“Zoya lived in Leningrad, where Anton was born. She lived there all her life, including right through the siege of the city which began in 1941 and lasted nine hundred days. During all this time, there were no trains and no trams and no light.
Food was so scarce, people ate up all the dogs and cats and rats and all the sparrows and starlings of the city. They made soup from book bindings and glue. When someone died as 900,000 people did die, bits of their bodies were often eaten in secret, in the lightless rooms. Buttocks were considered a delicacy. Zoya and her neighbors kept themselves alive for two weeks in the winter of 1942 by making a stew out of four crows. Into this stew they put morsels of a road-mender, who had died on the stairs.”
–from Rose Tremain’s The Way I Found Her
My reading is taking a direction lately toward Russia and its history from World War II on–the horrors that happened there, starvation being the least of them. This has not been intentional. First, I read Child 44 by Tom Rob Smith, which took place during that time period. Now, I have just finished The Way I Found Her, where the “her” of the title, the Russian expatriate Valentina, is a repository of cruel, inhumane stories from old Russia. From this, I have moved on to the audiobook Crime and Punishment and am considering taking a class on Dostoevsky and his literature at the New School come fall. And then Solzhenitsyn has just died and The Gulag Archipelago lingers on my reading table.
I always said I would wait to read the Russians (the great weighty novels Anna Karenina and Notes from the Underground) until I was near death. I think of One Day in the Life of Ivan Denisovich and The Death of Ivan Ilych and those just feel like deathbed, “the end” stories to me. I’m beginning to see the Russians and Dostoevsky in a new light, though–an existential light–and I find existentialism closely linked to horror.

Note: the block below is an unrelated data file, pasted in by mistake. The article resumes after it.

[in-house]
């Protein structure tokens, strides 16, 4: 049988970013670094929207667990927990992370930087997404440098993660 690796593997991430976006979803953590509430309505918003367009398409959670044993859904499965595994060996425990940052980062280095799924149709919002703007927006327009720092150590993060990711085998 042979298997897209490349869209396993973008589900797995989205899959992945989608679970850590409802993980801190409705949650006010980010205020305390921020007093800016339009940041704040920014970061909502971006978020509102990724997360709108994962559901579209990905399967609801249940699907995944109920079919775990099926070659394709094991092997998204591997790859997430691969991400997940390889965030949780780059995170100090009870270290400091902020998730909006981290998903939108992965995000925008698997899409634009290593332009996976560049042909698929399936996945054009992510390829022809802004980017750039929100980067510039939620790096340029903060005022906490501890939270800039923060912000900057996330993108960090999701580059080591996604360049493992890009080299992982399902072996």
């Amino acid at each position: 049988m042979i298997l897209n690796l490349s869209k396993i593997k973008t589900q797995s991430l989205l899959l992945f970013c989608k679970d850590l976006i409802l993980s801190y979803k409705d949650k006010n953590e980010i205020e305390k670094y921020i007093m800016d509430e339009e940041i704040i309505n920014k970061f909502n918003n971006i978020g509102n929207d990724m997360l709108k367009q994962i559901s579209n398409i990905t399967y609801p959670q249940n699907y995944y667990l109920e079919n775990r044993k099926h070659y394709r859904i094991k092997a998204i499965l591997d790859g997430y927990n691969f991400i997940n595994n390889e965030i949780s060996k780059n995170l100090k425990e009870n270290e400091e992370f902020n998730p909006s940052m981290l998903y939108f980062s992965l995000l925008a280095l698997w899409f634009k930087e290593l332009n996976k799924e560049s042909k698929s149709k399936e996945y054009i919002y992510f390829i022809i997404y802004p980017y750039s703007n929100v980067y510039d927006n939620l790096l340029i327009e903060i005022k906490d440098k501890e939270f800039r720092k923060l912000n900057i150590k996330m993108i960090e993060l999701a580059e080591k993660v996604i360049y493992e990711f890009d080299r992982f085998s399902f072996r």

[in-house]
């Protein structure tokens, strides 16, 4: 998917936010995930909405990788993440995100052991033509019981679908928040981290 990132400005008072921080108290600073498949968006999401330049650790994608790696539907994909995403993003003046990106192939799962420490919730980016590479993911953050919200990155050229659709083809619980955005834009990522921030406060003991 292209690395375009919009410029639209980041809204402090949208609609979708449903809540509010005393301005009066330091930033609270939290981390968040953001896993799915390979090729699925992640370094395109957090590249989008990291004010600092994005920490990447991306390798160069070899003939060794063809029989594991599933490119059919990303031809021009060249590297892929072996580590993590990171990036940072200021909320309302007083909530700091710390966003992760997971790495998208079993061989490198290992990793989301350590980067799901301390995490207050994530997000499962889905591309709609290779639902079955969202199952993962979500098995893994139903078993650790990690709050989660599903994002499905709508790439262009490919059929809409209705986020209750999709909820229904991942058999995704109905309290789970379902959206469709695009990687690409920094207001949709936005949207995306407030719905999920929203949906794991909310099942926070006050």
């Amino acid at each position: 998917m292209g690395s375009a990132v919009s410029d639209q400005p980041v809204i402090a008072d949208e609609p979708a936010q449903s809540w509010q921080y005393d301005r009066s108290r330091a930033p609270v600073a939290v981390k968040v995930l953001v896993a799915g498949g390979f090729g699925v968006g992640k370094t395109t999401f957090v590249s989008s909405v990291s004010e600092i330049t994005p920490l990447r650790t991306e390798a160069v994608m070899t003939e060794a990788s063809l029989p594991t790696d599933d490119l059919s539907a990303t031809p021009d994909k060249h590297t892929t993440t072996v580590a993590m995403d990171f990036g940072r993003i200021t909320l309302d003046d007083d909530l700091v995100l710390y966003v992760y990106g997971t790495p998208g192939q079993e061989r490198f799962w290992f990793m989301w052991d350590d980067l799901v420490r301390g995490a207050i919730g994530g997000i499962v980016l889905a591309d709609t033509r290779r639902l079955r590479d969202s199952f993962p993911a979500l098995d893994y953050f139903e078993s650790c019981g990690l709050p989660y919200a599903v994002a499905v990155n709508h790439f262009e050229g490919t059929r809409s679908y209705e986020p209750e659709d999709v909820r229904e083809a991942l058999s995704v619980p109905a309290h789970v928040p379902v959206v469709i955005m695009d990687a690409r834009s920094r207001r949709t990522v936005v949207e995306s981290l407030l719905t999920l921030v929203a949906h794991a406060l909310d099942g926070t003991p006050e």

My friend Daryl recommended The Way I Found Her by Rose Tremain when we traded scary book titles recently before a performance of Hamlet at Shakespeare in the Park. She said it’s kind of a mystery, but so much more than that. The Way I Found Her is on the surface a coming-of-age story told from the perspective of a twelve-going-on-thirteen boy, who spends the summer in Paris with his translator mother at a famous Medieval romance writer’s home, Valentina’s.
Though the narrator is barely a teen, this is not a young-adult book–not to say that adolescents won’t like it, just that the characters are quite sophisticated and complex, richly developed. Even the narrator’s absent father has a distinct presence in the story.
The story is divided into three parts and is excellent as a mystery–I did not guess any of the turns and found everything to flow naturally; nothing felt contrived. I didn’t get bored or impatient as the story unfolded (a problem I have with some mysteries, causing me to skip ahead). Tremain reminds me a lot of Ruth Rendell/Barbara Vine, and I’ll definitely read more of her work after I pursue the Russians.